Michael S. Roth is president of Wesleyan University. His most recent book is “Beyond the University: Why Liberal Education Matters.”
There are many ways of becoming invisible. Roger Caillois, the great surrealist researcher on play and on mimicry, wrote that civilizations have existed without ploughs, wheels or levers, but never without masks. Hiding behind something, concealing ourselves from others or from ourselves, is as fundamental to humans as play. Peekaboo.
Akiko Busch’s “How to Disappear: Notes on Invisibility in a Time of Transparency” begins with a discussion of the atavistic delights of disappearance, pleasures that in some ways have gotten harder to come by in our age of linked-in visibility. “In recent years,” she writes, “we have been more preoccupied than ever by the question of how to stay in view.” So much of our lives is now exposed, and we know it: Smart speakers listen to our every word, and our appliances can converse through the Internet and deploy web services to predict what we’re likely to buy next. Thanks to GPS, today’s teenagers are monitored by anxious parents, and all of us who carry cellphones have our locations pinged to cell towers so we can always be found. We are always potentially visible, and we often send out tweets or posts to ensure that someone recognizes, even likes us.
All of this transparency can stoke a desire to disappear. Busch, who has previously written about reclaiming rivers by swimming across them, and about citizen science as effective environmentalism, in this book is interested in how we have devised strategies to avoid being seen. “The entire world is shining with things we cannot see,” she writes, and these short essays explore what it can mean to move among such things. “Inconspicuousness begins as self-protection but soon extends to self-reliance and a deeper appreciation of who we are and where we belong.” What Edmund Burke called “judicious obscurity” can be empowering.
The play of visibility and invisibility starts early, as infants and toddlers begin to learn about object permanence. Are you still there when I can’t see you? How about me? When I cover my eyes, can you see me? From peekaboo to hide and seek, children find fear and delight in covering and uncovering themselves and others. Busch quotes the famed psychoanalyst D.W. Winnicott: “It’s a joy to be hidden but a disaster not to be found.” It’s no fun at all, and indeed may be terrifying, to realize that nobody is looking for you.
There is little about terror in “How to Disappear,” but there is a great deal about wonder. Busch is fascinated by the astonishing ways animals use camouflage, or what scientists call “adaptive coloration.” Caillois might have been helpful here, but his work and the stream of reflections that has followed from it go mostly unnoticed. There are insightful pages on British zoologist Hugh B. Cott’s work on how animals fool one another by blending in with their surroundings. Busch doesn’t catch Cott’s hide-and-seek name (“You Be Caught”), but she does share her delight in the “menagerie of imposters” and concludes that “invisibility seems woven into the very structure of being and behavior.”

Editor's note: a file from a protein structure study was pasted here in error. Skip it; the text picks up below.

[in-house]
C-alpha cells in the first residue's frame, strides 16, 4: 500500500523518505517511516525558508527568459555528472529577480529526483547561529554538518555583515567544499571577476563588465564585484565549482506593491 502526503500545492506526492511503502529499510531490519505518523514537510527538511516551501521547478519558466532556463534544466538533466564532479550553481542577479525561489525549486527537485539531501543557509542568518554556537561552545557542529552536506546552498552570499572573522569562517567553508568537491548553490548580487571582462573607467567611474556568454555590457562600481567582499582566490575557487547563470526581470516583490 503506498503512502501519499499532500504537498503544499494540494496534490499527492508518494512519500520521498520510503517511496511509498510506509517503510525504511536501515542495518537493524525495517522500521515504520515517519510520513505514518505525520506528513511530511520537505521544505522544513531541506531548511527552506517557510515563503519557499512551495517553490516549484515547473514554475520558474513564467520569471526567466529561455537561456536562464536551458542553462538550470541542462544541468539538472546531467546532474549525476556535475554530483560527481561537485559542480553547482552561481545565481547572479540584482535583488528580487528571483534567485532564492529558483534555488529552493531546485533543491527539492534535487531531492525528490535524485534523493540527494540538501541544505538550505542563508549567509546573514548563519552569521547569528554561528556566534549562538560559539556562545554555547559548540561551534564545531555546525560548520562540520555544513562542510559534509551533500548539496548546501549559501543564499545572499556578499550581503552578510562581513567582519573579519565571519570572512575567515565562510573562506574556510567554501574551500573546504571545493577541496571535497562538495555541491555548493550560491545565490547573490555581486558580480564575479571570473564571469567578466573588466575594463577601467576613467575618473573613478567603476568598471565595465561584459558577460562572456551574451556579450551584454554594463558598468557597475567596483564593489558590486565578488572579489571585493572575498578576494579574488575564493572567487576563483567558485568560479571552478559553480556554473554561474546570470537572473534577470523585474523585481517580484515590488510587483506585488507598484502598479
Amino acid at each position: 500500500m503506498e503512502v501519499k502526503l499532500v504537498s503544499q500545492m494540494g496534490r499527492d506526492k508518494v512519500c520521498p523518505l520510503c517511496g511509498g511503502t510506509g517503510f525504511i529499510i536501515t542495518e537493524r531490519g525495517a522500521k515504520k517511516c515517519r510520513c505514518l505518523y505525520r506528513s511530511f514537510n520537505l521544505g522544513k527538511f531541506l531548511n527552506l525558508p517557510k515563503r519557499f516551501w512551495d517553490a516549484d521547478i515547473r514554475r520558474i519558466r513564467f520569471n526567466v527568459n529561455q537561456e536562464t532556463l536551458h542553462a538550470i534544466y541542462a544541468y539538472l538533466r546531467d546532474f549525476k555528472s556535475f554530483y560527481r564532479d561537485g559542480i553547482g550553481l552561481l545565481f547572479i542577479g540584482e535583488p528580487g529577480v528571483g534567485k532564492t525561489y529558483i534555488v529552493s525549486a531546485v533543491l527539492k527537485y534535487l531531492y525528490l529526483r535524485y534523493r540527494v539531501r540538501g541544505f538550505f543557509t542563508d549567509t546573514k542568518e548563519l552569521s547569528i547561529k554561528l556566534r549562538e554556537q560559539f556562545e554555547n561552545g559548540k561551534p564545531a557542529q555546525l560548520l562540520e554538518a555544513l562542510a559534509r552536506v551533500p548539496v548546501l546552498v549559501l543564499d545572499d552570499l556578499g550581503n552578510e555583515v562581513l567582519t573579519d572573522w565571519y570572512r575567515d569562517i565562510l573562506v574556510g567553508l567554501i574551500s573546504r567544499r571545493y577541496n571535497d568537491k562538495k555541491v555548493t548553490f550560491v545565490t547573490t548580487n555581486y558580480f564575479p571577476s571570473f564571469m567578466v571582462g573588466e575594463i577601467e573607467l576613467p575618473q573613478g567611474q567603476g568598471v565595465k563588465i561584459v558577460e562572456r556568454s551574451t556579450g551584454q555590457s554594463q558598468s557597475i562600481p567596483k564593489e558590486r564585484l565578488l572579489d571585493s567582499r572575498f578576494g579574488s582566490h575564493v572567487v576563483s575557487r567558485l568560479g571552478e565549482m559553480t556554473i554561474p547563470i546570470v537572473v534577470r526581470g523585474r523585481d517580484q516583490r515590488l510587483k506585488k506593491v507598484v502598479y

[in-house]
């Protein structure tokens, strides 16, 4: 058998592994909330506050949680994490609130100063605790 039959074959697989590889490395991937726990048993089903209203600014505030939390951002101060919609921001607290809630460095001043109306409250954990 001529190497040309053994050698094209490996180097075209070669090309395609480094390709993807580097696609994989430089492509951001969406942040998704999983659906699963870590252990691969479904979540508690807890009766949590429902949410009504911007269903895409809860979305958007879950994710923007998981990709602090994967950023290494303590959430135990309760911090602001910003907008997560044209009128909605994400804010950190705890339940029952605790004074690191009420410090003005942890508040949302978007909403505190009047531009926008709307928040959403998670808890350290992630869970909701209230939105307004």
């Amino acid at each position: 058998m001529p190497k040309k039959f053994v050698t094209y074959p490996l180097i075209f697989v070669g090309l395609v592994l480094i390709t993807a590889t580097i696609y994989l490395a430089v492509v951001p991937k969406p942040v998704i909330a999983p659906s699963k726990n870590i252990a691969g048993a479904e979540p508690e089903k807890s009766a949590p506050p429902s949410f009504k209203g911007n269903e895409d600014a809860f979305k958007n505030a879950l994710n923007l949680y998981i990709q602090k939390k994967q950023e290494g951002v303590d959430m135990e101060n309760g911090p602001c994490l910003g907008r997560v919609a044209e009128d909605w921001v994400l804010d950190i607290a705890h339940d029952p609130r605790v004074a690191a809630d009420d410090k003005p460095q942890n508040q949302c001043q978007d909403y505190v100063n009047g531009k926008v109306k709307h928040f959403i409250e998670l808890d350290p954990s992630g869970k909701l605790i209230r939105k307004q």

Busch’s subtitle signals that she’s providing only notes on invisibility. Her slim volume lacks a general argument. Instead, the author shares her enthusiasms for the natural world and for how one can position oneself to catch a glimpse of those things that shine through the obscurity around them. For example, she describes the joys of deep-sea diving and of the indifference (she imagines) with which undersea creatures treat her when she is far beneath the surface. Underwater, though, Busch loses me, and when she asserts that “submerged, I have become a refugee from the visible world,” I am visibly rolling my eyes. Refugee? Matters only get worse when she writes of the “healing” and “solidarity” that come from being under the sea. I suppose expensive tourist activities can be restorative, but the imagined solidarity with fish and refugees seems all wet to me.
Busch wants to create “a field guide to invisibility,” but field guides are useful when they help the wanderer tell one thing from another — to distinguish, say, among similar-looking trees or flowers. She instead tends to lump many things together: Camouflaging animals hiding from predators are grouped with divers in expensive gear enjoying colorful fish; memories that disappear from dementia somehow are similar to writings that are made to disappear by redacting censors. Field guides need to be precise, and although there are some fine moments in “How to Disappear,” Busch can be a bit wooly. She notes that contemporary culture tends to accept the pliability of the self, citing Rachel Dolezal as an example. But Dolezal was widely vilified for passing as an African American — not celebrated for expanding the boundaries of identity. A discussion of the “vanishing self” may belong in a book on invisibility, but when Busch writes of an anesthesia before minor surgery producing the “most blissful” moments of boundless “gratitude” and “an ineffable accommodation by a larger and supremely benign sphere of existence,” this guide eludes me. Anesthesia-produced ineffability, even from a drug labeled “versed,” should be left in the operating room.
Busch doesn’t want disappearance to sound like an option only for the privileged, so she ends her book with comments on how diminishing the self might lead one to become kinder, more altruistic. That’s nice, but sometimes animals obscure themselves to be more successful predators and sometimes to avoid being prey. Distinctions, Caillois noted long ago, are key — whether one is hiding or seeking.
By Akiko Busch
Penguin Press. 207 pp. $26